2008 Keys 2 Canada travel blog

the rain came as we were leaving

the road east

the intra coastal waterway - gulf version

to look at the countryside you wouldn't know they are in the...

more rain is predicted for tomorrow

Manatee Springs

we're back in the land of Spanish moss

Manatee Springs

even in the fading light it was beautiful

it's about 25 feet deep here

looking toward the river

deer

cypress forest

where the spring joins the river

vultures

more vultures

Suwannee River

dock

the trees are alive with vultures

some fighting over a branch to roost on

view upriver

hard to photograph a flying vulture at dusk

view downriver

vulture condo

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Vultures


A Florida treasure - Saturday, November 29

All good things come to an end, and so it was with our peaceful Thanksgiving drop out on St. Joe Peninsula. Our next destination is Tampa, a lot more hectic and a seven hour drive east and then south. We want to be there by Sunday night, and we decided to make it a two day drive, so we left St. Joe at noon on Saturday and headed for another Florida State Park at Manatee Springs.

Manatee Springs is about half way to Tampa and the drive was a leisurely ride across the rest of the Panhandle and then south a few miles down the west side of the Florida Peninsula. By the time we got there it was late afternoon and a sign near the entrance said, “Campground Full”. Experience told us to ignore the sign and check it out anyway, and sure enough they had several open sites. We scored a nice site in the sand and palmettos, then took off on a walk to see the spring.

Despite several years of drought there is still a lot of water in Florida, and much of it comes welling out of the ground in a number of natural springs. Florida classifies their springs by the volume of water they emit. The largest springs are called ‘first magnitude springs’ meaning they discharge at least 65 million gallons of water a day. Of the 33 first magnitude springs in Florida, Manatee is about average, emitting from 50 to 150 million gallons of water a day, depending on a number of factors. The water is crystal clear.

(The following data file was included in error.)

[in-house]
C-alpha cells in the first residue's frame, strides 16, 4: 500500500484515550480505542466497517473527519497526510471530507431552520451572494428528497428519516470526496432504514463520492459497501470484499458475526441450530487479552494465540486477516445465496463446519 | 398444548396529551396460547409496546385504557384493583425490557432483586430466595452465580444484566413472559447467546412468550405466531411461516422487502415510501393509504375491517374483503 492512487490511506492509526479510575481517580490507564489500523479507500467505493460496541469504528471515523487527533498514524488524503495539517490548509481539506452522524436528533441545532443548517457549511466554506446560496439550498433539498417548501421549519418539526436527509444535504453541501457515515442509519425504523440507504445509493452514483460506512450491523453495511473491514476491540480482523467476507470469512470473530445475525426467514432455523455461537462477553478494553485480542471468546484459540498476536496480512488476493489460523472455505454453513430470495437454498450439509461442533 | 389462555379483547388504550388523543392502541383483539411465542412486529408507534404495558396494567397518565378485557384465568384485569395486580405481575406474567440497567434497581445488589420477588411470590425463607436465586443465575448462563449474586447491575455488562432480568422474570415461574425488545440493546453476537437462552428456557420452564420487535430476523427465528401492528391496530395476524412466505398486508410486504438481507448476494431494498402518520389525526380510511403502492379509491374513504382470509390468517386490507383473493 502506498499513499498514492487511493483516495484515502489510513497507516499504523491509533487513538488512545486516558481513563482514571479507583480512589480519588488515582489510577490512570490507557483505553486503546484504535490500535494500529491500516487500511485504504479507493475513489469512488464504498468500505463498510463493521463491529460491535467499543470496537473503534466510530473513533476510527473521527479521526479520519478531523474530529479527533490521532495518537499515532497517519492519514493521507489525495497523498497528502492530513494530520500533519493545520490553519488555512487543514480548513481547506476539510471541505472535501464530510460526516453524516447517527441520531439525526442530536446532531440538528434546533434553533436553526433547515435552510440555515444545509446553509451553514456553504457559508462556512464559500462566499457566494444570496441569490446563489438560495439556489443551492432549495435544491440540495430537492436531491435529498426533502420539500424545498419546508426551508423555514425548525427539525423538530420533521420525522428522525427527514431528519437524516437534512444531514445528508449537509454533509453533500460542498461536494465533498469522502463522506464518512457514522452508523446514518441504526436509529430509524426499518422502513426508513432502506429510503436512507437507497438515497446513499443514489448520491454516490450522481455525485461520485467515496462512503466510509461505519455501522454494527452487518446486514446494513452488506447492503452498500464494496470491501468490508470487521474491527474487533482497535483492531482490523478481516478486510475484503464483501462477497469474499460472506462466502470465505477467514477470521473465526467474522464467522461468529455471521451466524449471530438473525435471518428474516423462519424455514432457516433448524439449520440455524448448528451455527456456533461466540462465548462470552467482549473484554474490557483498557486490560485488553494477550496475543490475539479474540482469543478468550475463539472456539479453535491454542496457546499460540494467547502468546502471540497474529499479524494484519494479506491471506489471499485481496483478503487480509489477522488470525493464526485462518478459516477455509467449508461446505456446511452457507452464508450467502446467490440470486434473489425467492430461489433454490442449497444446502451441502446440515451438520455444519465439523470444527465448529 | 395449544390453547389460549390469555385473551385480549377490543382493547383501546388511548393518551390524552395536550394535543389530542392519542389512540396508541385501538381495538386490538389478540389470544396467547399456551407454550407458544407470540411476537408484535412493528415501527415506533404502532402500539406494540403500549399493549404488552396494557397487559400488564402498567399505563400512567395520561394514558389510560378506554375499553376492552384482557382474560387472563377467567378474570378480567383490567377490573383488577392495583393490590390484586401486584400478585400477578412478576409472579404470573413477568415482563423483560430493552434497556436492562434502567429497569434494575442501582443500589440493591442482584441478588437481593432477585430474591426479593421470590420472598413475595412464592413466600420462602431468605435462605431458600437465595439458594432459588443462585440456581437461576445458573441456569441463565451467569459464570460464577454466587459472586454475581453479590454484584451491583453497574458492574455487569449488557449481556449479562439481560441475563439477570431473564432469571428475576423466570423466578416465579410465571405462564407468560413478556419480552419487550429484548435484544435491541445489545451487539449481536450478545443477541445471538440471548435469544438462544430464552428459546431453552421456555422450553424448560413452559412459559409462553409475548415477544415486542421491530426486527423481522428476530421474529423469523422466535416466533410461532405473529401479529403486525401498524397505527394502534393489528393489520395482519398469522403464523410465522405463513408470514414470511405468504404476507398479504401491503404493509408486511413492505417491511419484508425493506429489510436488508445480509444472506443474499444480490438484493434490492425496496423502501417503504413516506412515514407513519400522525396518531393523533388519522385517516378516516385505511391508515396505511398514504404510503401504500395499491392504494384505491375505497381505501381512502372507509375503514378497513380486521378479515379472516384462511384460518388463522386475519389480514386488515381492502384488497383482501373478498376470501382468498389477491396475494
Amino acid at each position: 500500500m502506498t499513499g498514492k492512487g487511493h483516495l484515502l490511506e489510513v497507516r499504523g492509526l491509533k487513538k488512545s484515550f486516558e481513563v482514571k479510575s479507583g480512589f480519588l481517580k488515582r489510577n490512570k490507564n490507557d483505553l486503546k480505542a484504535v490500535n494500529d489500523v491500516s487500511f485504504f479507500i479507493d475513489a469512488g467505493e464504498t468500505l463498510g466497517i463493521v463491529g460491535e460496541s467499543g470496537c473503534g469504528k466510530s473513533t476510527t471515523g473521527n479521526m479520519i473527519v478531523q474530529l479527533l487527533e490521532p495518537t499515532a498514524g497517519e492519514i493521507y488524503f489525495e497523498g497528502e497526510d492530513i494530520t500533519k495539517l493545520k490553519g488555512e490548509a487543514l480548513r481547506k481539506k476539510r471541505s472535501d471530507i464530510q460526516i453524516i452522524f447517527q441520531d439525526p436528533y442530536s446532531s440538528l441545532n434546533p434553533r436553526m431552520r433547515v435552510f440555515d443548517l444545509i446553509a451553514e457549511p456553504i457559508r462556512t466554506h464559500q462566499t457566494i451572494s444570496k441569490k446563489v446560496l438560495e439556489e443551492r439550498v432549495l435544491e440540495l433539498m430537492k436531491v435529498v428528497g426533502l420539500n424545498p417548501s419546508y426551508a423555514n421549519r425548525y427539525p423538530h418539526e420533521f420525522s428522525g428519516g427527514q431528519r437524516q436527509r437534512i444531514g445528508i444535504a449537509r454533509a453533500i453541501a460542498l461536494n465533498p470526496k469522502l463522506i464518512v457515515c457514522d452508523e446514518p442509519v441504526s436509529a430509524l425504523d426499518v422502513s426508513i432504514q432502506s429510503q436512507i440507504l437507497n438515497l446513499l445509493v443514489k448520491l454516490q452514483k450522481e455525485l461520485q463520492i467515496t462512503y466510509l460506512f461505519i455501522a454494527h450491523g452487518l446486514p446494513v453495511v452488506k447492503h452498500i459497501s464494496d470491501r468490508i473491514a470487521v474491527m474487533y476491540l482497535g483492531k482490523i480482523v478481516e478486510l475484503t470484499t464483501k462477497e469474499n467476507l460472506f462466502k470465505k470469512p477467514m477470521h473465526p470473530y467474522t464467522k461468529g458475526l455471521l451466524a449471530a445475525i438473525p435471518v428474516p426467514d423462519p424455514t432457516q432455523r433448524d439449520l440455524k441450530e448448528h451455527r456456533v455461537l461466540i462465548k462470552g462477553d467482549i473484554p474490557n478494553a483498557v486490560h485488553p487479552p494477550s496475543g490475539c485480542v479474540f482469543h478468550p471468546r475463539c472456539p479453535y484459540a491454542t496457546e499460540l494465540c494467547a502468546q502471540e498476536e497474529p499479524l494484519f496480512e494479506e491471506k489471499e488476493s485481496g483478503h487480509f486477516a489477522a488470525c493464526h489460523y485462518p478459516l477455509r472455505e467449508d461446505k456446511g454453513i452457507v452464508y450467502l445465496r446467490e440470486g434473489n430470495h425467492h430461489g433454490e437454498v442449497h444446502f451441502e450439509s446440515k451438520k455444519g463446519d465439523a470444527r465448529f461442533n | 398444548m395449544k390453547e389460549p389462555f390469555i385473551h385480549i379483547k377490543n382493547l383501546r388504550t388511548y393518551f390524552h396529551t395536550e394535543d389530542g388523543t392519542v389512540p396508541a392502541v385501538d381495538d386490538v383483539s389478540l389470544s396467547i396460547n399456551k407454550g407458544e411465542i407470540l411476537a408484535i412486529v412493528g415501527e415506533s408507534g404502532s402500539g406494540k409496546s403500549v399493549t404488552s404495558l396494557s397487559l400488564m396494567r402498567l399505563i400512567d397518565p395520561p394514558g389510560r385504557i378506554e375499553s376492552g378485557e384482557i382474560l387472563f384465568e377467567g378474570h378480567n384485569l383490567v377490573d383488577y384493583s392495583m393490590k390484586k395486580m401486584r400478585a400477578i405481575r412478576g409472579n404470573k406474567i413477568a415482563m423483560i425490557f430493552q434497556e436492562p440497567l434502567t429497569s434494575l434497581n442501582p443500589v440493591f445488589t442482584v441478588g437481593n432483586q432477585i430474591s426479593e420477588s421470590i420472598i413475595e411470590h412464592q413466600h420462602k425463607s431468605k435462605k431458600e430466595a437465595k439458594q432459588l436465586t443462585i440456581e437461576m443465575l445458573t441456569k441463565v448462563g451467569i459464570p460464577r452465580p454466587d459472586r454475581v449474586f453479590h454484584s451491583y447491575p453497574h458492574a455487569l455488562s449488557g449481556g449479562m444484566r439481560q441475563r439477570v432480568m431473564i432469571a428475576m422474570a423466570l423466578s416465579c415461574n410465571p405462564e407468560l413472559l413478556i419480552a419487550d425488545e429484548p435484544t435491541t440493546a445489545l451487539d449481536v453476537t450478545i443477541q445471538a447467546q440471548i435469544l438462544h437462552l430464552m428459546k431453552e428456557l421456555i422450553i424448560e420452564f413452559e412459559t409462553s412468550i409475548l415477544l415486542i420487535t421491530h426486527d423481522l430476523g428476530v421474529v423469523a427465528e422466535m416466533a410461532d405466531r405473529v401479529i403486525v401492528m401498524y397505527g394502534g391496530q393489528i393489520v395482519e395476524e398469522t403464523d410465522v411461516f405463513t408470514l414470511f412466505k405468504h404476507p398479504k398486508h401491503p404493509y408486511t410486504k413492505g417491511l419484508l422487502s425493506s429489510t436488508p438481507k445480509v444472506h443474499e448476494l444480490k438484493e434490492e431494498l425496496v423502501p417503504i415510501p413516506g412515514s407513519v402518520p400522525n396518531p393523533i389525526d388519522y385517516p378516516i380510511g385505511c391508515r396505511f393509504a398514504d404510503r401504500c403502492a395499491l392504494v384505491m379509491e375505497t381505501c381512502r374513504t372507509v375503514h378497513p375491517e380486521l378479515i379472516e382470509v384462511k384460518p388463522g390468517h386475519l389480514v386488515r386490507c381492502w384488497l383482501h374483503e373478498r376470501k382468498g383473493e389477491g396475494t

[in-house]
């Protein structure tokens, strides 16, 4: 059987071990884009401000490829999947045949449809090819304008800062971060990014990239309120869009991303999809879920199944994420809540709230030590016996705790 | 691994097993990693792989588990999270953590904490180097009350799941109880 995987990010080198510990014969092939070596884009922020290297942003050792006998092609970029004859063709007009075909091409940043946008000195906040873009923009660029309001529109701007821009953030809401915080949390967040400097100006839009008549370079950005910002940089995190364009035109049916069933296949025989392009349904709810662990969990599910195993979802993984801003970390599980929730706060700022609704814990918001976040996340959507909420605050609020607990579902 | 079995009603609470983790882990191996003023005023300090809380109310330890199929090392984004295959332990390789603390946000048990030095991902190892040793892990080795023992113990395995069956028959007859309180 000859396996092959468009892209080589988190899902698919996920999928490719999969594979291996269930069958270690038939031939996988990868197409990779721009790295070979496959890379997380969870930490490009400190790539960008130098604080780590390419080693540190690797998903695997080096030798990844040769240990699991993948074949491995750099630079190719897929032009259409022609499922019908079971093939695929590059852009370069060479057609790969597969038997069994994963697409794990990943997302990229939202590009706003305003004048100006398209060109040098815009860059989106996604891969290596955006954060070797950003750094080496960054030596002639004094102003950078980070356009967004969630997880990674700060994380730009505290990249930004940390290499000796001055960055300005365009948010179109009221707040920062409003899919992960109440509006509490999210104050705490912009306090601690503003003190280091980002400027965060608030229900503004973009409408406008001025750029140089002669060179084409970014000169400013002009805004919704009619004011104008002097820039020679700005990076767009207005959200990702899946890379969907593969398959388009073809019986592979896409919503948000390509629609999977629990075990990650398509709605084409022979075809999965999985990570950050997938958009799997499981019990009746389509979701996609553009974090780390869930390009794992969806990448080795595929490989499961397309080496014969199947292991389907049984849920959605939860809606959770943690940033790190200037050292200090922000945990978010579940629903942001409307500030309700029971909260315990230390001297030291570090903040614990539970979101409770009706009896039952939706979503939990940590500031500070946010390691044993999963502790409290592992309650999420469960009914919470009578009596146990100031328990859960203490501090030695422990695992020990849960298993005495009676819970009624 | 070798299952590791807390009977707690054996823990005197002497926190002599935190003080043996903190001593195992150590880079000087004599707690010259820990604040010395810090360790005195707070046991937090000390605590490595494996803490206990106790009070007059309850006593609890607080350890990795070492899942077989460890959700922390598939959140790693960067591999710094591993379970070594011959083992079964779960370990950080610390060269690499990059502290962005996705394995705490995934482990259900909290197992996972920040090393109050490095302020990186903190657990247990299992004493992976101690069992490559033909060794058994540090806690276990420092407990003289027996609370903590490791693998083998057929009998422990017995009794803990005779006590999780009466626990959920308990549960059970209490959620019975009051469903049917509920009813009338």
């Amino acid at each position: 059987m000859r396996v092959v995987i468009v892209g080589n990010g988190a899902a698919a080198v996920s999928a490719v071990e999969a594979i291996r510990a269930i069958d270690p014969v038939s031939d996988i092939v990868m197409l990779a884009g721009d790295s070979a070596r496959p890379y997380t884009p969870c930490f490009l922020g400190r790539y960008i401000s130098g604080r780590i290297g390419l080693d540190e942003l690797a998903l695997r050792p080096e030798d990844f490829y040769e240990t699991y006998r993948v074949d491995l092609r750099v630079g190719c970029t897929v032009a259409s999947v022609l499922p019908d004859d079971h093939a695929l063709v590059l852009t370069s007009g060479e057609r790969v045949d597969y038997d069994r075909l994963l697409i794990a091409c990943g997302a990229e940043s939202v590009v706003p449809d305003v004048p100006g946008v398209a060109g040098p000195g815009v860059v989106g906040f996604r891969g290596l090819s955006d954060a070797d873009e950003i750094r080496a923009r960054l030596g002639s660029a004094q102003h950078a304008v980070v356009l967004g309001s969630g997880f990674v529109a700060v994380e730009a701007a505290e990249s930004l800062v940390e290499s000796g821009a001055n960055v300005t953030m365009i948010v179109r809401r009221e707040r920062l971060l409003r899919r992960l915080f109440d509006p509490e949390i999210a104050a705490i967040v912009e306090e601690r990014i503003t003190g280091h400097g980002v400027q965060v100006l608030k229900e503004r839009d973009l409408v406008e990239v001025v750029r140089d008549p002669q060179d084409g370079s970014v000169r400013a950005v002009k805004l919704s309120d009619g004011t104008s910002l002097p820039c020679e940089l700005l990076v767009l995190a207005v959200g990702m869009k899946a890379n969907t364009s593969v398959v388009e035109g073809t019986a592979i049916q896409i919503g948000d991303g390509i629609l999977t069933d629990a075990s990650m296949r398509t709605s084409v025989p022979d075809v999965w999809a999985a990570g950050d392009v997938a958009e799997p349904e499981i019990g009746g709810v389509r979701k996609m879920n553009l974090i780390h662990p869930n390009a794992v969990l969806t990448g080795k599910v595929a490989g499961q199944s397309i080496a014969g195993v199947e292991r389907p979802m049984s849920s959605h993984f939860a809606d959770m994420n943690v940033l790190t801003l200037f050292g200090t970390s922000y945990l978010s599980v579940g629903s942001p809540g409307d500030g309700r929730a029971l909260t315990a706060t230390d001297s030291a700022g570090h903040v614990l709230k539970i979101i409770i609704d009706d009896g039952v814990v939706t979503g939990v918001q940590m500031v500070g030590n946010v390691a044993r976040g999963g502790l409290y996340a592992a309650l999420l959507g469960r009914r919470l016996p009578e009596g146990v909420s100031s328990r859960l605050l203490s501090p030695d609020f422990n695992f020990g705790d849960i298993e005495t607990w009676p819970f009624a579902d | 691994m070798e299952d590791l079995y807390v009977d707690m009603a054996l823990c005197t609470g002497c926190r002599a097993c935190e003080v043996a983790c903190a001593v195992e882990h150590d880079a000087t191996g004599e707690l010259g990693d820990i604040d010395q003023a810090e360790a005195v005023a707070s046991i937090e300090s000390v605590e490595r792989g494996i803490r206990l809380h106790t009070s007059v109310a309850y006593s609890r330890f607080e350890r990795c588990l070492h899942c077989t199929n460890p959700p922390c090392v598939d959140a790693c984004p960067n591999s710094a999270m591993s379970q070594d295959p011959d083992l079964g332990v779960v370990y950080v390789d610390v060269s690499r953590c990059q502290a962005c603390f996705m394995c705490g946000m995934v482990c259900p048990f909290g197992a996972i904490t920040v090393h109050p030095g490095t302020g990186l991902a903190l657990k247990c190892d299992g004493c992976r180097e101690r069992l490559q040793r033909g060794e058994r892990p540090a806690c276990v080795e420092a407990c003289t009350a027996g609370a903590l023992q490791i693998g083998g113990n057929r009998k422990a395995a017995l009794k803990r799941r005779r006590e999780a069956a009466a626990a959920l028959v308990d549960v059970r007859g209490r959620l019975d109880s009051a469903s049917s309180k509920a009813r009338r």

Water from Manatee Springs flows into the Lower Suwannee River a few hundred yards west, and from there another fifteen miles to the Gulf of Mexico. Manatee Springs gets it’s name from the manatees that frequent these waters in the winter months. Manatees are sensitive to cold, and since the spring water stays at a constant 72 degrees the animals migrate to it when the ocean and river waters get too cold for them.

The pictures on this page do not do justice to the clarity of the water, which averages 25 feet deep and is so clear you can see every grain of sand on the bottom. We walked the banks of the spring all the way from it’s source to the place where it joins the river, and while we didn’t see any manatees, we did see a horde of vultures. They were everywhere, flying back and forth across the spring, floating in circles on the thermal updrafts and roosting in raucous clusters in the tops of the tallest trees.

Since vultures are scavengers their presence usually means that something nearby is dead. Seeing seven or eight circling overhead is creepy enough, but seeing several hundred looking down at you can be downright disturbing - until you read the sign that tells you it’s quite OK and all very natural. Vultures just like Florida, and while they’re not exactly what you picture when you hear the word ‘Snowbird’ their presence is just as natural as the convoys of northerners that jam the freeways every year at this time.

As long as we don’t see them circling over our RV I guess we’re OK.



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